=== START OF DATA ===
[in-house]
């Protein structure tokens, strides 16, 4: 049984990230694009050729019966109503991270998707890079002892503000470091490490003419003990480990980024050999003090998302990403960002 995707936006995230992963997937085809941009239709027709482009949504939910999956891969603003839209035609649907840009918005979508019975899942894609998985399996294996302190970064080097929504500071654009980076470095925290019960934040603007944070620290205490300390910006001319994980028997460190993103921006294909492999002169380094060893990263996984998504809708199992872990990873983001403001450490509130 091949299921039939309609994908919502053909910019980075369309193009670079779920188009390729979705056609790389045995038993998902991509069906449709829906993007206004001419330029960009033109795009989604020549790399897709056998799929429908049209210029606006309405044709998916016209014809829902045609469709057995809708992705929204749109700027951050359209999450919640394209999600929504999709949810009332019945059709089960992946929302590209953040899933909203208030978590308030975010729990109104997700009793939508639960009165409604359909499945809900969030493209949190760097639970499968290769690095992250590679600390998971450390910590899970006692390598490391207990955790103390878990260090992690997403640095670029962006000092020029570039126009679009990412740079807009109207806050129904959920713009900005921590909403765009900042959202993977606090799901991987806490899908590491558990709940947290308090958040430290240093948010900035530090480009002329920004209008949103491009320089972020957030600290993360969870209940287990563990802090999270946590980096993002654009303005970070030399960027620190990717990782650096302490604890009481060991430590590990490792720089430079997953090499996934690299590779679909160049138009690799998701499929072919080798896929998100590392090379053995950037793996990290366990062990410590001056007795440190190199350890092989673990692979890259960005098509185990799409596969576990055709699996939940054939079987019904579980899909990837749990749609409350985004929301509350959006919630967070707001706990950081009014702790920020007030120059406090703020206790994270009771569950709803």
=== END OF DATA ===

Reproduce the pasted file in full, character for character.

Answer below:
[in-house]
């Protein structure tokens, strides 16, 4: 049984990230694009050729019966109503991270998707890079002892503000470091490490003419003990480990980024050999003090998302990403960002 995707936006995230992963997937085809941009239709027709482009949504939910999956891969603003839209035609649907840009918005979508019975899942894609998985399996294996302190970064080097929504500071654009980076470095925290019960934040603007944070620290205490300390910006001319994980028997460190993103921006294909492999002169380094060893990263996984998504809708199992872990990873983001403001450490509130 091949299921039939309609994908919502053909910019980075369309193009670079779920188009390729979705056609790389045995038993998902991509069906449709829906993007206004001419330029960009033109795009989604020549790399897709056998799929429908049209210029606006309405044709998916016209014809829902045609469709057995809708992705929204749109700027951050359209999450919640394209999600929504999709949810009332019945059709089960992946929302590209953040899933909203208030978590308030975010729990109104997700009793939508639960009165409604359909499945809900969030493209949190760097639970499968290769690095992250590679600390998971450390910590899970006692390598490391207990955790103390878990260090992690997403640095670029962006000092020029570039126009679009990412740079807009109207806050129904959920713009900005921590909403765009900042959202993977606090799901991987806490899908590491558990709940947290308090958040430290240093948010900035530090480009002329920004209008949103491009320089972020957030600290993360969870209940287990563990802090999270946590980096993002654009303005970070030399960027620190990717990782650096302490604890009481060991430590590990490792720089430079997953090499996934690299590779679909160049138009690799998701499929072919080798896929998100590392090379053995950037793996990290366990062990410590001056007795440190190199350890092989673990692979890259960005098509185990799409596969576990055709699996939940054939079987019904579980899909990837749990749609409350985004929301509350959006919630967070707001706990950081009014702790920020007030120059406090703020206790994270009771569950709803």